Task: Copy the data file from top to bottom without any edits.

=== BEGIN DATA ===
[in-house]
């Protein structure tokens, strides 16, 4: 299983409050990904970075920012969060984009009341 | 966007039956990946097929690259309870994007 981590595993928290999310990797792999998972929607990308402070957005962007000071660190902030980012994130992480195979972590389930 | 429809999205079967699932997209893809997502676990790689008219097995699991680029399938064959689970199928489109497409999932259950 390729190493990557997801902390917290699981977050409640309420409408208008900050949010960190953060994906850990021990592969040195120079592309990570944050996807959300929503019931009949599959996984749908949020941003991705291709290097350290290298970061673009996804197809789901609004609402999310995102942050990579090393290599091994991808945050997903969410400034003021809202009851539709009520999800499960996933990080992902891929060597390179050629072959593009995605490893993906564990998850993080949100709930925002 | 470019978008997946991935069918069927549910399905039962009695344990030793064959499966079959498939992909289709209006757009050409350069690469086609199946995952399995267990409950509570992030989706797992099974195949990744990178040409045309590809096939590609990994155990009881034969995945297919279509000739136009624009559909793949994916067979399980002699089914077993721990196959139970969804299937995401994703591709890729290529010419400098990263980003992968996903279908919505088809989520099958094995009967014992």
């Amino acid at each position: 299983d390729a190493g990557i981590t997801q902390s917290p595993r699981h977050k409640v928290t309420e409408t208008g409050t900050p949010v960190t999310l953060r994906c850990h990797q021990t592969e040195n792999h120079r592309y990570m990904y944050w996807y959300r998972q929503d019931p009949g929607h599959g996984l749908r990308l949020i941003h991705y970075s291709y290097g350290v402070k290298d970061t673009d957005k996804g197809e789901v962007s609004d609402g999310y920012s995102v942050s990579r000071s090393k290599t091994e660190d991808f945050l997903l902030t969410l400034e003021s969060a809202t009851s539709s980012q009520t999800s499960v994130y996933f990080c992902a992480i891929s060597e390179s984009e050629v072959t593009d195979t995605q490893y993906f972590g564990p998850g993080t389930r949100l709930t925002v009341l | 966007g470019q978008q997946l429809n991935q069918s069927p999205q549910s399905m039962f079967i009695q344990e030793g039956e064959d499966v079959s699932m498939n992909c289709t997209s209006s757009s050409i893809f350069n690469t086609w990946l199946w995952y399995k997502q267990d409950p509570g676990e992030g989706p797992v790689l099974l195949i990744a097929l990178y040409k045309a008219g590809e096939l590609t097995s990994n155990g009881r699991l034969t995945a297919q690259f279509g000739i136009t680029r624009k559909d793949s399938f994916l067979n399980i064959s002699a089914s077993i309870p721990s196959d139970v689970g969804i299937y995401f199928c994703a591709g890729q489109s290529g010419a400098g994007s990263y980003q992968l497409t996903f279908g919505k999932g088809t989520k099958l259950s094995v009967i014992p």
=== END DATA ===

[in-house]
């Protein structure tokens, strides 16, 4: 299983409050990904970075920012969060984009009341 | 966007039956990946097929690259309870994007 981590595993928290999310990797792999998972929607990308402070957005962007000071660190902030980012994130992480195979972590389930 | 429809999205079967699932997209893809997502676990790689008219097995699991680029399938064959689970199928489109497409999932259950 390729190493990557997801902390917290699981977050409640309420409408208008900050949010960190953060994906850990021990592969040195120079592309990570944050996807959300929503019931009949599959996984749908949020941003991705291709290097350290290298970061673009996804197809789901609004609402999310995102942050990579090393290599091994991808945050997903969410400034003021809202009851539709009520999800499960996933990080992902891929060597390179050629072959593009995605490893993906564990998850993080949100709930925002 | 470019978008997946991935069918069927549910399905039962009695344990030793064959499966079959498939992909289709209006757009050409350069690469086609199946995952399995267990409950509570992030989706797992099974195949990744990178040409045309590809096939590609990994155990009881034969995945297919279509000739136009624009559909793949994916067979399980002699089914077993721990196959139970969804299937995401994703591709890729290529010419400098990263980003992968996903279908919505088809989520099958094995009967014992």
């Amino acid at each position: 299983d390729a190493g990557i981590t997801q902390s917290p595993r699981h977050k409640v928290t309420e409408t208008g409050t900050p949010v960190t999310l953060r994906c850990h990797q021990t592969e040195n792999h120079r592309y990570m990904y944050w996807y959300r998972q929503d019931p009949g929607h599959g996984l749908r990308l949020i941003h991705y970075s291709y290097g350290v402070k290298d970061t673009d957005k996804g197809e789901v962007s609004d609402g999310y920012s995102v942050s990579r000071s090393k290599t091994e660190d991808f945050l997903l902030t969410l400034e003021s969060a809202t009851s539709s980012q009520t999800s499960v994130y996933f990080c992902a992480i891929s060597e390179s984009e050629v072959t593009d195979t995605q490893y993906f972590g564990p998850g993080t389930r949100l709930t925002v009341l | 966007g470019q978008q997946l429809n991935q069918s069927p999205q549910s399905m039962f079967i009695q344990e030793g039956e064959d499966v079959s699932m498939n992909c289709t997209s209006s757009s050409i893809f350069n690469t086609w990946l199946w995952y399995k997502q267990d409950p509570g676990e992030g989706p797992v790689l099974l195949i990744a097929l990178y040409k045309a008219g590809e096939l590609t097995s990994n155990g009881r699991l034969t995945a297919q690259f279509g000739i136009t680029r624009k559909d793949s399938f994916l067979n399980i064959s002699a089914s077993i309870p721990s196959d139970v689970g969804i299937y995401f199928c994703a591709g890729q489109s290529g010419a400098g994007s990263y980003q992968l497409t996903f279908g919505k999932g088809t989520k099958l259950s094995v009967i014992p």